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The Canadian dollar fell on Wednesday after the Financial Times reported that Saudi Arabian officials instructed the kingdom's asset managers to dump their holdings of the country's assets.

Saudi Arabia has declared a freeze on new trade with Canada and recalled thousands of students attending Canadian universities following the tweet last week from Foreign Affairs Minister Chrystia Freeland. Riyadh said Ottawa was interfering in its internal affairs.

The central bank did not immediately respond to a Reuters query for comment. The company also has copper mines in Zambia and Chile.

The currency dropped as much as 0.5 per cent to $1.3120 per USA dollar after the Financial Times reported that the Saudi Arabia central bank and state pension funds have instructed their overseas asset managers to dispose of Canadian assets starting Tuesday.

The Canadian dollar was down by 0.2% against the United States dollar to 1.3096 at 8:59 a.m. ET.

Saudi Arabia announced it was suspending future trade with Canada and severing diplomatic ties.

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Saudi Arabia's Foreign Ministry called the statement "a major, unacceptable affront to the kingdom's laws and judicial process". Canada imported 71,300 barrels of crude a day from Saudi Arabia as of 2014, accounting for about 11 percent of the country's imports, according to Natural Resources Canada.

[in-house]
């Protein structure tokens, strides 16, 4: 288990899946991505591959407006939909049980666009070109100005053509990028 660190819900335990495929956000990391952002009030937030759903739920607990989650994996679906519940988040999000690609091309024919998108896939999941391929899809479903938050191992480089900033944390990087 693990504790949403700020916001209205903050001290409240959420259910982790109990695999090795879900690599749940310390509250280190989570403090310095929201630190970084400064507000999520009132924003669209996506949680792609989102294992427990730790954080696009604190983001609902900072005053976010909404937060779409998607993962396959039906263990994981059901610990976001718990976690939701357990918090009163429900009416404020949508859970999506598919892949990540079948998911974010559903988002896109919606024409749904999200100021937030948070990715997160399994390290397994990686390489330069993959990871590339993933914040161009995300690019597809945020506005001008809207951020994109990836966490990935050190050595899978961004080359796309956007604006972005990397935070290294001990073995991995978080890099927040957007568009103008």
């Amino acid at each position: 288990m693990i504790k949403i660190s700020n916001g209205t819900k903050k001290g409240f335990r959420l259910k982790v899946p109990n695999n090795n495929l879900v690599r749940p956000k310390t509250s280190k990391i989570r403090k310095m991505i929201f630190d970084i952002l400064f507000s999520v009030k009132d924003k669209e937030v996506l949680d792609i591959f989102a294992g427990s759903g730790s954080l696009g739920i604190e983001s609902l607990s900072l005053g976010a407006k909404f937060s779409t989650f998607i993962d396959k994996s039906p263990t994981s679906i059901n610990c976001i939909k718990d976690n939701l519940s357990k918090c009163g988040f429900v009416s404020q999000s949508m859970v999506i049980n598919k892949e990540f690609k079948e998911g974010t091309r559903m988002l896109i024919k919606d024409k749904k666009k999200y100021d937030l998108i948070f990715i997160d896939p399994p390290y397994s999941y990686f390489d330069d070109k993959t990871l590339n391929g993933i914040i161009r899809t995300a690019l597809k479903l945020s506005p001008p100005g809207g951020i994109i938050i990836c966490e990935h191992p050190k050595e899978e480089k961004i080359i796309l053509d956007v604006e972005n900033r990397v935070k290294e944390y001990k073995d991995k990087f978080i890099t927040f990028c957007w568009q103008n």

The kingdom has taken several measures to punish Ottawa.

Saudi Arabia has also stopped all medical treatment programs in Canada and is working on transferring all Saudi patients there to other countries, state media said Wednesday.

It was unclear how many Saudi patients would be affected by the decision and how many were covered by the kingdom's health care system. Saudi Arabia's airline suspended flights to and from Canada, potentially complicating travel plans for Canada's Muslim population as the annual Hajj pilgrimage to Mecca approaches later in August.

Meanwhile, Saudi Arabia's main state wheat-buying agency, Saudi Grains Organization (SAGO), issued a notice to exporters that it will no longer buy Canadian wheat and barley.

The dispute looks set to damage what is a modest bilateral trade relationship worth almost $4 billion a year.